Commit 1038941d authored by Francesco Potortì's avatar Francesco Potortì

Back to the old explanation, which was more concise, with just the first

two lines changed.
parent 005e1610
-*- indented-text -*-
This file contains two sections:
1) An EBNF (Extended Backus Normal Form) description of the format of
the tags file created by etags.c and interpreted by etags.el
the tags file created by etags.c and interpreted by etags.el
2) A discussion of tag names and implicit tag names
======================= EBNF tag file description =======================
......@@ -56,7 +58,7 @@ realposition ::= "," unsint | unsint "," | unsint "," unsint
======================== discussion on tag names =========================
======================== discussion of tag names =========================
- What are tag names
Tag lines in a tags file are usually made from the above defined pattern
......@@ -72,16 +74,14 @@ Emacs can find a tag faster and more accurately. These tag names are
part of tag lines in the tags file, so we call them "explicit".
- Why implicit tag names are even better
Often tag names are redundant; this happens when the name of a tag is an
easily guessable substring of the tag pattern. We define a set of rules
to decide whether it is possible to deduce the tag name from the pattern,
and make an unnamed tag in those cases. The name deduced from the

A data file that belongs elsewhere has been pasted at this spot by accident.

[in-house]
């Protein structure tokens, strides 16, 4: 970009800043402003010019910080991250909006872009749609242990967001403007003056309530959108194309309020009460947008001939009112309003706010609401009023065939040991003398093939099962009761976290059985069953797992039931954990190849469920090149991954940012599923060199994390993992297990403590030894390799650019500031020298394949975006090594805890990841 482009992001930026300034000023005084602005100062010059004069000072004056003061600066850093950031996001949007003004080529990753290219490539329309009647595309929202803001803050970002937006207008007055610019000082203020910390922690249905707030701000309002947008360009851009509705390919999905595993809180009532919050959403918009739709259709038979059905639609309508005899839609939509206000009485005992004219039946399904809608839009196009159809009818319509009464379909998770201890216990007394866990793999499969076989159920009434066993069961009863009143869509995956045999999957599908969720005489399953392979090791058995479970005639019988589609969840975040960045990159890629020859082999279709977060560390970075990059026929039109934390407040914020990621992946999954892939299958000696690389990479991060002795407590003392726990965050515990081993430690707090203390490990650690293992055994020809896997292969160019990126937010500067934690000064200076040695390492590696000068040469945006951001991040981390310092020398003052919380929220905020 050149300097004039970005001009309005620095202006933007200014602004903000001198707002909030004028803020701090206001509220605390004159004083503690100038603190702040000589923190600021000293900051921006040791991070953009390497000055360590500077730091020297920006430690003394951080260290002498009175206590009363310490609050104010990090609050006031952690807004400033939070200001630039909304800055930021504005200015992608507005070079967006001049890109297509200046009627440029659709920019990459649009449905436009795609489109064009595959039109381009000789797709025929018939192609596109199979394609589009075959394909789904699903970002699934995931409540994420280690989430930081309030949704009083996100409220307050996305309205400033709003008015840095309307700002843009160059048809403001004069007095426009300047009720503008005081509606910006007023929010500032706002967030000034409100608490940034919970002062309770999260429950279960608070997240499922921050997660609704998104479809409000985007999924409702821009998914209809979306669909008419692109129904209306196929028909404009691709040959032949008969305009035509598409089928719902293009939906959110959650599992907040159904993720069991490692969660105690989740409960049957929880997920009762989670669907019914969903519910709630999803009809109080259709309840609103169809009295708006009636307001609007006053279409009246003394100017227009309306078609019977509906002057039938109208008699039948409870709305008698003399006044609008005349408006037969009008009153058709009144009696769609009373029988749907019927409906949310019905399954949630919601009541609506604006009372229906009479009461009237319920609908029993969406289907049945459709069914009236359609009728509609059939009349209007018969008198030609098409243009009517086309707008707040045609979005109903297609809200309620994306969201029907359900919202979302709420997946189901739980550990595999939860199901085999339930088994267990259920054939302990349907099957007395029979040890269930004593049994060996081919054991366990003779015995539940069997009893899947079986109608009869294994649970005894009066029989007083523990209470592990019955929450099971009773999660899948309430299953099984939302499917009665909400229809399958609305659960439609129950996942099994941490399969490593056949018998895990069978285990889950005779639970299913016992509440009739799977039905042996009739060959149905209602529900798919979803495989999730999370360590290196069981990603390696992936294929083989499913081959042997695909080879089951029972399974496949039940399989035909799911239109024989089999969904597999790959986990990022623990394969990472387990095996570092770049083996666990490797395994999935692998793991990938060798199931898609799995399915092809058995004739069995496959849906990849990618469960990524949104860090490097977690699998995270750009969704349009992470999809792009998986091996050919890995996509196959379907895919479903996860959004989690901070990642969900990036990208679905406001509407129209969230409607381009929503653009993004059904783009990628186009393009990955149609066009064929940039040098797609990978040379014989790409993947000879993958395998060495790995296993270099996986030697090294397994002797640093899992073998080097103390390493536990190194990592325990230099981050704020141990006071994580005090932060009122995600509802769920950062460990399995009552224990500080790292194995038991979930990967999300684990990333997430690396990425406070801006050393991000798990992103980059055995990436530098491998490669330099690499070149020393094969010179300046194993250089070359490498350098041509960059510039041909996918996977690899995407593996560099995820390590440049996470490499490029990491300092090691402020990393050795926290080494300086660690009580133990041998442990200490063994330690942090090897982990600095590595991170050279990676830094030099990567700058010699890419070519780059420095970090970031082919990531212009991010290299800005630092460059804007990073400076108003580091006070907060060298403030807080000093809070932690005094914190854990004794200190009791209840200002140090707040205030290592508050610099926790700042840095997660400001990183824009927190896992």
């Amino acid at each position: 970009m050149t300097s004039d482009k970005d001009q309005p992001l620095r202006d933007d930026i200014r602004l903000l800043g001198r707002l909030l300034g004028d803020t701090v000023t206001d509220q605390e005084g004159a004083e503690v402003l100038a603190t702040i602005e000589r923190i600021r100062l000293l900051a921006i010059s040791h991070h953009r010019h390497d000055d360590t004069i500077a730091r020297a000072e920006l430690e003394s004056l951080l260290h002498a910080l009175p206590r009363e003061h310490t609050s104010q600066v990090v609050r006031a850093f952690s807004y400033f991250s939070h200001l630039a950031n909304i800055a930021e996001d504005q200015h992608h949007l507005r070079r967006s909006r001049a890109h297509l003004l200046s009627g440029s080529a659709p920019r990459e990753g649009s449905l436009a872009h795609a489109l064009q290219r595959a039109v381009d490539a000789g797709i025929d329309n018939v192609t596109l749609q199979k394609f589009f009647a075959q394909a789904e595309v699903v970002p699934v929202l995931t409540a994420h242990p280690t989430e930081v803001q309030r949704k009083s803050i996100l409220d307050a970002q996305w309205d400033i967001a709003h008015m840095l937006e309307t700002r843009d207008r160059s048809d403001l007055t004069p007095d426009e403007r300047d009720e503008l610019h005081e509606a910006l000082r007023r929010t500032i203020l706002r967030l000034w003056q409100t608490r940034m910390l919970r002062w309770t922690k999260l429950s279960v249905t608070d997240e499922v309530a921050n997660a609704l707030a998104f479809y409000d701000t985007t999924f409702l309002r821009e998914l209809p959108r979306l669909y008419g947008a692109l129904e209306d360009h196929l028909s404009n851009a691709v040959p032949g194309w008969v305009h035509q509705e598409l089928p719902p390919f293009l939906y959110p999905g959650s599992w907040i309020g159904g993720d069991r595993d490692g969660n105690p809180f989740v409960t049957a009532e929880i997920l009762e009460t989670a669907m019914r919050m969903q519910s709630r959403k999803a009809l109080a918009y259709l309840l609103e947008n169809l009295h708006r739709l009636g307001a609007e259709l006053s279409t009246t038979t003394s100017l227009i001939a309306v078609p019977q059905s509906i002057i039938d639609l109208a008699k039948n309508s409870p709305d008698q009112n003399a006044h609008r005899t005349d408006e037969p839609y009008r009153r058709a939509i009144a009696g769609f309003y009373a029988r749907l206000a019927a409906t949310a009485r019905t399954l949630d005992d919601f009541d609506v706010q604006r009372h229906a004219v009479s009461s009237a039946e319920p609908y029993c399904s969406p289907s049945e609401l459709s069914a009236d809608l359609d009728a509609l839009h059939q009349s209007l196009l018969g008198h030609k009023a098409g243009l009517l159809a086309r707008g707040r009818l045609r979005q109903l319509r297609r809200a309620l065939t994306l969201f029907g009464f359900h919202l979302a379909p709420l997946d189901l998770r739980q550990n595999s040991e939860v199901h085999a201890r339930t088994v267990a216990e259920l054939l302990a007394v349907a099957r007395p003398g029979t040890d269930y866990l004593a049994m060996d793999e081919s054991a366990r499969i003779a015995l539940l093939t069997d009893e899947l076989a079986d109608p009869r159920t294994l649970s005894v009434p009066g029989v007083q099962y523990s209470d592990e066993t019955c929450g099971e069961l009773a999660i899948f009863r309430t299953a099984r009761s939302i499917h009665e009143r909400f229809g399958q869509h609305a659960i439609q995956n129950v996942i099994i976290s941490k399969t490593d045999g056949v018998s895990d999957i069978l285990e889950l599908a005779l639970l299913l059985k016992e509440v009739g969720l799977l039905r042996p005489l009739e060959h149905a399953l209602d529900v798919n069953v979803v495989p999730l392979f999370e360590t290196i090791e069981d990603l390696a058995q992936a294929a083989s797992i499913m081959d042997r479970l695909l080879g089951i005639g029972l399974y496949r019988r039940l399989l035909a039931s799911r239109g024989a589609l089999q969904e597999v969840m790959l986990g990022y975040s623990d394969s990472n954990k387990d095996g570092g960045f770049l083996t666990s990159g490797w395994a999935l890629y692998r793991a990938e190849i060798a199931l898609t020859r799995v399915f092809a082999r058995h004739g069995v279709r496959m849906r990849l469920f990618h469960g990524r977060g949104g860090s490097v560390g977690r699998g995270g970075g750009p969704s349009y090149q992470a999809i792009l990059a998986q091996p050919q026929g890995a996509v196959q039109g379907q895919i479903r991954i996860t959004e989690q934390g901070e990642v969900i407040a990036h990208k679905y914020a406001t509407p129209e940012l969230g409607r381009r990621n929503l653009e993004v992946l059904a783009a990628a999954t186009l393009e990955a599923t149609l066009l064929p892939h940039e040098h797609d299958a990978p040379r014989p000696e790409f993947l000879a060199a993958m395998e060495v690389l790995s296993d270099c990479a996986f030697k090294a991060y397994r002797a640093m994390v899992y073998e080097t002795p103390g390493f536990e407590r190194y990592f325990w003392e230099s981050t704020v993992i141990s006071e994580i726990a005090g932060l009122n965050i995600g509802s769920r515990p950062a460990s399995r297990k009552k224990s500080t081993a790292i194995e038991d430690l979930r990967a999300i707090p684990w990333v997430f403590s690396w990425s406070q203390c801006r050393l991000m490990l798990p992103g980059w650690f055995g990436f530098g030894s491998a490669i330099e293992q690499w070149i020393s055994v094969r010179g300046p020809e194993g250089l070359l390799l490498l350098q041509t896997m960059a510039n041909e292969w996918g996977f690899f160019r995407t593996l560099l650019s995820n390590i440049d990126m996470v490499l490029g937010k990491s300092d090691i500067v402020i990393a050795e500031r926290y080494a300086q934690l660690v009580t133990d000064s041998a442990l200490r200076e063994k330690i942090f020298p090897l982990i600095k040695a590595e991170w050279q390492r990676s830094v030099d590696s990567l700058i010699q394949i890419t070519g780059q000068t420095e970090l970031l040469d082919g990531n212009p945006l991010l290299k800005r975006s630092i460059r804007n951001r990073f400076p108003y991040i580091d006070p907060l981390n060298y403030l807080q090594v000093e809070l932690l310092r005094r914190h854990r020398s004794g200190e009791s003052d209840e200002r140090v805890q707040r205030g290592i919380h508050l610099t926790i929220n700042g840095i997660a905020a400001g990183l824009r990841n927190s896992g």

pattern of an unnamed tag is the implicit name of that tag. The use of
implicit tag names reduces the size of the tags file. When the user
looks for a tag, and Emacs founds no explicit tag names that match it,
Emacs then tries to match the tag with an implicit tag name. Such a
match occurs when the tag matches a pattern, subject to the satisfaction
of all the following four rules:
When a tag line has no name, but a name can be deduced from the pattern,
we say that the tag line has an implicit tag name. etags.c uses
implicit tag names when possible, in order to reduce the number of
explicit tag names in a tags file, thus reducing the size of the tags
file. When the user looks for a tag, and Emacs founds no explicit tag
names that match it, Emacs then tries to match the tag with an implicit
tag name. Such a match occurs when the tag matches a pattern, subject
to the satisfaction of all the following four rules:
NONAM=" \f\t\n\r()=,;";
1. the tag does not contain any of the characters in NONAM;
......
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